About the issue

Criminalization of HIV non-disclosure

In Canada, a person living with HIV who does not disclose their HIV-positive status to a sexual partner before engaging in a sexual activity that poses what the courts call a “reasonable possibility of transmission” can be charged with aggravated sexual assault. This is because the Canadian Criminal Code has a provision that specifies that consent obtained by fraud is vitiated, and the Supreme Court of Canada has ruled that not disclosing one’s HIV-positive status when there is a “significant risk of serious bodily harm” is a type of fraud.

The HIV Legal Network (formerly the Canadian HIV/AIDS Legal Network) has been exploring the implications of using sexual assault law to prosecute HIV non-disclosure cases, given the marked differences between the types of conduct that are typically referred to as sexual assault (including rape) and HIV non-disclosure cases. This analysis is demonstrating that the use of sexual assault law in the HIV non-disclosure context — where the sexual activity is consensual other than the non-disclosure — is a poor fit and can ultimately have a detrimental impact on sexual assault law as a tool to advance gender equality and renounce gender-based violence.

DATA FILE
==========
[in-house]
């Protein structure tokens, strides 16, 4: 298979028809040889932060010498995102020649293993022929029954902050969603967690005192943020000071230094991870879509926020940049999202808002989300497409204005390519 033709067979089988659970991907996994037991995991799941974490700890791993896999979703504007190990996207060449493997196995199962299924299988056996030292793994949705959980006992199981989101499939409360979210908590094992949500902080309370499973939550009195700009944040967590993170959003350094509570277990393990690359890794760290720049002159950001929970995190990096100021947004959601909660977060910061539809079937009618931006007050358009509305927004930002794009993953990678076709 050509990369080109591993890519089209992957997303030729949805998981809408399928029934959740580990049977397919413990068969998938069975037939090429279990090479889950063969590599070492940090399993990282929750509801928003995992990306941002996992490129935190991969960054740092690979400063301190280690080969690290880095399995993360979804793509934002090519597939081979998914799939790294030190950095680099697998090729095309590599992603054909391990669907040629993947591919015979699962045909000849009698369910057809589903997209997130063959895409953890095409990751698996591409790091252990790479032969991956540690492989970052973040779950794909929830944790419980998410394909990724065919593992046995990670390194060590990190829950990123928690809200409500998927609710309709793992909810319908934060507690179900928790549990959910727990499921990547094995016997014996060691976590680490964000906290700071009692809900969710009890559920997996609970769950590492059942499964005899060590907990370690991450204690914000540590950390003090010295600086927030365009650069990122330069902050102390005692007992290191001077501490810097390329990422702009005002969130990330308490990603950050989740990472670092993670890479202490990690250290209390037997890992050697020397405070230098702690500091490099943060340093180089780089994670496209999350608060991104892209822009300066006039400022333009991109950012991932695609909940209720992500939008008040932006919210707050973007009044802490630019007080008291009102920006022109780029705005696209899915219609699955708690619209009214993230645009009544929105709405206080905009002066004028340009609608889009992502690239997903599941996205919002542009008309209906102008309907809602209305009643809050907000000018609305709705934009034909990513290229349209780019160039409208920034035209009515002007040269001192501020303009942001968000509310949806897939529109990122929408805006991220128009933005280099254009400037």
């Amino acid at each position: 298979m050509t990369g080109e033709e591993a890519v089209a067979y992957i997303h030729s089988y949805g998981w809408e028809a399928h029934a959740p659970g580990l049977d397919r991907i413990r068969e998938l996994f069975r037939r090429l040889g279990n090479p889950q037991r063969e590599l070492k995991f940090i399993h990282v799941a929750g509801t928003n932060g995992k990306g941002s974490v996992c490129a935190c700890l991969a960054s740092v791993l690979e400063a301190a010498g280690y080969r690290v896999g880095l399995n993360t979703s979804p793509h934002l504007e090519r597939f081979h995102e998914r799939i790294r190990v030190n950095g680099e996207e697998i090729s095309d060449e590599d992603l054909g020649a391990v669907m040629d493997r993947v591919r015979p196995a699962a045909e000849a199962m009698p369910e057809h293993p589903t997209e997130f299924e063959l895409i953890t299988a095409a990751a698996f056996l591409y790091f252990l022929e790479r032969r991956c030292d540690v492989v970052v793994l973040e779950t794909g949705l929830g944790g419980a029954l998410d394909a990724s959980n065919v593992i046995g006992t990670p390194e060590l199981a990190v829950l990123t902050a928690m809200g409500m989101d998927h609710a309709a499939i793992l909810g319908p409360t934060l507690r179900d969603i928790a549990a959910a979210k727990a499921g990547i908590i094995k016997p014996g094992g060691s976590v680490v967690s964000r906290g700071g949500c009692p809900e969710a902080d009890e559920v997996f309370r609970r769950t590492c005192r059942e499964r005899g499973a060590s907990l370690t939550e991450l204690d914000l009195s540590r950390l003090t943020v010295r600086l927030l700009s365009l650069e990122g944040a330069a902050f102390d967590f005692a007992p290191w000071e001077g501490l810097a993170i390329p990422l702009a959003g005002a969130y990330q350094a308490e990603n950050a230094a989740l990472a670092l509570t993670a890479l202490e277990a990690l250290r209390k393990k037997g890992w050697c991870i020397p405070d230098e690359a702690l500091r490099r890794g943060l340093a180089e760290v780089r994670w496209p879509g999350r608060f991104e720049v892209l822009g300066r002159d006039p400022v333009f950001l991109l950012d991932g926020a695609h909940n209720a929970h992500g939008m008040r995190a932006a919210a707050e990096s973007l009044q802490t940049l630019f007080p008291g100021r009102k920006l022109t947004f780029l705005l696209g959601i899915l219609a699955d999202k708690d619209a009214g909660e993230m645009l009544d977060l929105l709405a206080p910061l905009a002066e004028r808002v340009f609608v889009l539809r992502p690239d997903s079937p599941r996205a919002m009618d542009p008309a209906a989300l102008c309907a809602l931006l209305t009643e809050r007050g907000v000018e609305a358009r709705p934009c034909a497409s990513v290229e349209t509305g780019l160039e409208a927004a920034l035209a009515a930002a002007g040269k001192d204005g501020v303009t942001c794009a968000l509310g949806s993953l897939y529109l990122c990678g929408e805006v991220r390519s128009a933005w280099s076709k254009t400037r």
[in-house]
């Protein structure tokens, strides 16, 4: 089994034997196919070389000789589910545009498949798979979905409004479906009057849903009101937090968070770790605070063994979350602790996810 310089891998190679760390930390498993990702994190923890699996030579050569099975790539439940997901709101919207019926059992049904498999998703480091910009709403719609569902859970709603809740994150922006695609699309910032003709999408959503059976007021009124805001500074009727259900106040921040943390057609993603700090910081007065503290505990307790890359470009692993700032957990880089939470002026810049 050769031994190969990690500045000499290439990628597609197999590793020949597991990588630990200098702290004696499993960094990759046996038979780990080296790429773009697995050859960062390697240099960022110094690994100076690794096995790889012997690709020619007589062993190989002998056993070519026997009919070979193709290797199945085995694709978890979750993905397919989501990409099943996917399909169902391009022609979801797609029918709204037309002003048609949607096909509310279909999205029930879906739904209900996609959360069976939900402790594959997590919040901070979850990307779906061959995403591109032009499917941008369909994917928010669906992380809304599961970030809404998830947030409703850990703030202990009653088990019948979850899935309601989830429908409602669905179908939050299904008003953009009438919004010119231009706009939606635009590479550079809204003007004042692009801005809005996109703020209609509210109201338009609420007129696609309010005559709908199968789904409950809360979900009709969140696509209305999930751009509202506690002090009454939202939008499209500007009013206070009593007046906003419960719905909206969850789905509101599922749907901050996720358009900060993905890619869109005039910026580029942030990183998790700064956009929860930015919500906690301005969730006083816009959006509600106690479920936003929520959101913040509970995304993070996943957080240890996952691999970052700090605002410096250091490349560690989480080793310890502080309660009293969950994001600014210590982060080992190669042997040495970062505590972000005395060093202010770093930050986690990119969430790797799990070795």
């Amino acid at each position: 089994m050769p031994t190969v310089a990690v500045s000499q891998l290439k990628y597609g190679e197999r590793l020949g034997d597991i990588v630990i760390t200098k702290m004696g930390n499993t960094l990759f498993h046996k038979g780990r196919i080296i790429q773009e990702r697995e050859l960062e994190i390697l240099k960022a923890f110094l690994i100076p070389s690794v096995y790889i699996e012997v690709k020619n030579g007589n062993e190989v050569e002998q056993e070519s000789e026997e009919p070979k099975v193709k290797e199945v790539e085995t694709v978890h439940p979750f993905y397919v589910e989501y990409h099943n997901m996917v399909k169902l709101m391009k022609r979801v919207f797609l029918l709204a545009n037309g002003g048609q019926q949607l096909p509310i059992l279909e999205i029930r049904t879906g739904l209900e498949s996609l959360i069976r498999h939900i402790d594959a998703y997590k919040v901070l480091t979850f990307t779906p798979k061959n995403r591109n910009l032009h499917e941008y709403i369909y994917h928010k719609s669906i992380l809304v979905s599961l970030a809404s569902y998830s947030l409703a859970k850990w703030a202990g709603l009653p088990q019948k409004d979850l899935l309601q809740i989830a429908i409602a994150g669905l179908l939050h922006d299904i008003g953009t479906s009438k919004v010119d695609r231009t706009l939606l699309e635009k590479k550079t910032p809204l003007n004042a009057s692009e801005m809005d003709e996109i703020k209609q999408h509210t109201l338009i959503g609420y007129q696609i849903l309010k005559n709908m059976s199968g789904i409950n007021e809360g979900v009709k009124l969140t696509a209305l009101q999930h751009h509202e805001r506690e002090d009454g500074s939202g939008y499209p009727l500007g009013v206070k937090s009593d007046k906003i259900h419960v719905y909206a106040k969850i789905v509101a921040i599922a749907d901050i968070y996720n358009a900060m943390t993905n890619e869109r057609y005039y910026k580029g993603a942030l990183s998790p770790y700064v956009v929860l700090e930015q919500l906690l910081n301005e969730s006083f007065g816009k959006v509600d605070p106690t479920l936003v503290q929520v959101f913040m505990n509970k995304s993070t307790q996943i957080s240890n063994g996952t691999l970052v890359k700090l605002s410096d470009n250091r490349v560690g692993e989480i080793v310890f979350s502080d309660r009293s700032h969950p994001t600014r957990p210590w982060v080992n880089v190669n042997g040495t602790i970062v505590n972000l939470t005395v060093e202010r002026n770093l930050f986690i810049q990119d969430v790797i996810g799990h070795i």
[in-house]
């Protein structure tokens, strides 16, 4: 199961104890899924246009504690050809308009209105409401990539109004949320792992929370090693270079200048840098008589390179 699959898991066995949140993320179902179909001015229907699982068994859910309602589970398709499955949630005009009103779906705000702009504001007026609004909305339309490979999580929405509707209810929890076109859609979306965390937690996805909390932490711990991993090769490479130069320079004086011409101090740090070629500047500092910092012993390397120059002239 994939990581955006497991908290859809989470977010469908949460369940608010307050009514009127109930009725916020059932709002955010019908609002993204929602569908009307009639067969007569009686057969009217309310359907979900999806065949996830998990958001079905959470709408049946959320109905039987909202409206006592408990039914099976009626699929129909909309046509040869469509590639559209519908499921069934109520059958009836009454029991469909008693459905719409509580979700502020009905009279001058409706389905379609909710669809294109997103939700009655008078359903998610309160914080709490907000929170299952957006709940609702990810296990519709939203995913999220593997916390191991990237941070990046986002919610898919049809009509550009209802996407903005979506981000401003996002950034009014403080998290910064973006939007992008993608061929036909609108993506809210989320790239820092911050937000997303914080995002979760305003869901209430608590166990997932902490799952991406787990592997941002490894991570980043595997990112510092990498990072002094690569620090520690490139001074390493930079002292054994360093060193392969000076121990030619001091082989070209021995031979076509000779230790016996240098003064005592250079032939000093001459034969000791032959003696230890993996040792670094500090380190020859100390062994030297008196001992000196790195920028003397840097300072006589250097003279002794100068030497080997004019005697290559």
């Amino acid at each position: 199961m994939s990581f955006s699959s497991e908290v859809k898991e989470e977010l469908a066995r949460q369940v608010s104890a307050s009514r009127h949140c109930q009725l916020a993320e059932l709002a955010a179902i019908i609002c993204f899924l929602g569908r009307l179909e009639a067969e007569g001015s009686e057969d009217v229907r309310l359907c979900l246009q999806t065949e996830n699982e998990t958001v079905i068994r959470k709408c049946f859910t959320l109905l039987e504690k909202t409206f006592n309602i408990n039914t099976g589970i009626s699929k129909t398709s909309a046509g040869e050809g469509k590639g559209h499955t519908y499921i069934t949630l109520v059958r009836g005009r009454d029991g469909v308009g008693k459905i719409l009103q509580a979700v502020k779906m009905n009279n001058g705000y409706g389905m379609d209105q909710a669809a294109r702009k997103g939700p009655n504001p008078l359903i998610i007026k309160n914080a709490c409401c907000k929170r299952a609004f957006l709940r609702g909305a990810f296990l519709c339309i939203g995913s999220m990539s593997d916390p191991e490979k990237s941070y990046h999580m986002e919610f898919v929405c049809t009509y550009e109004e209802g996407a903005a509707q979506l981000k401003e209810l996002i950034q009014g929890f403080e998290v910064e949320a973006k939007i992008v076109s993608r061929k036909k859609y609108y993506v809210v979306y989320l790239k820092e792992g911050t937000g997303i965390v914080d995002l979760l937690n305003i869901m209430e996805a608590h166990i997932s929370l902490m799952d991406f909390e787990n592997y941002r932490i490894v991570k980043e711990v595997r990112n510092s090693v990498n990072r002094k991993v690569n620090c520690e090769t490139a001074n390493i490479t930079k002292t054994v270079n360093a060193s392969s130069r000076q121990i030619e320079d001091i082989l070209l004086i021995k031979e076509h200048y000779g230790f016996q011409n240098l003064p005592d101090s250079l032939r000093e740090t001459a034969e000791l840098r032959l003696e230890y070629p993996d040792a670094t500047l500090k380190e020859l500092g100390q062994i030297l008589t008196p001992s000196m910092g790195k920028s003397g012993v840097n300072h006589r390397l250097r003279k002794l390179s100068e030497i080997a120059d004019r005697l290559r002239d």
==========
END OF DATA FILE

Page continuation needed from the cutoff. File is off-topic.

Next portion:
Sex, criminal law and HIV disclosure Sex, criminal law and HIV disclosure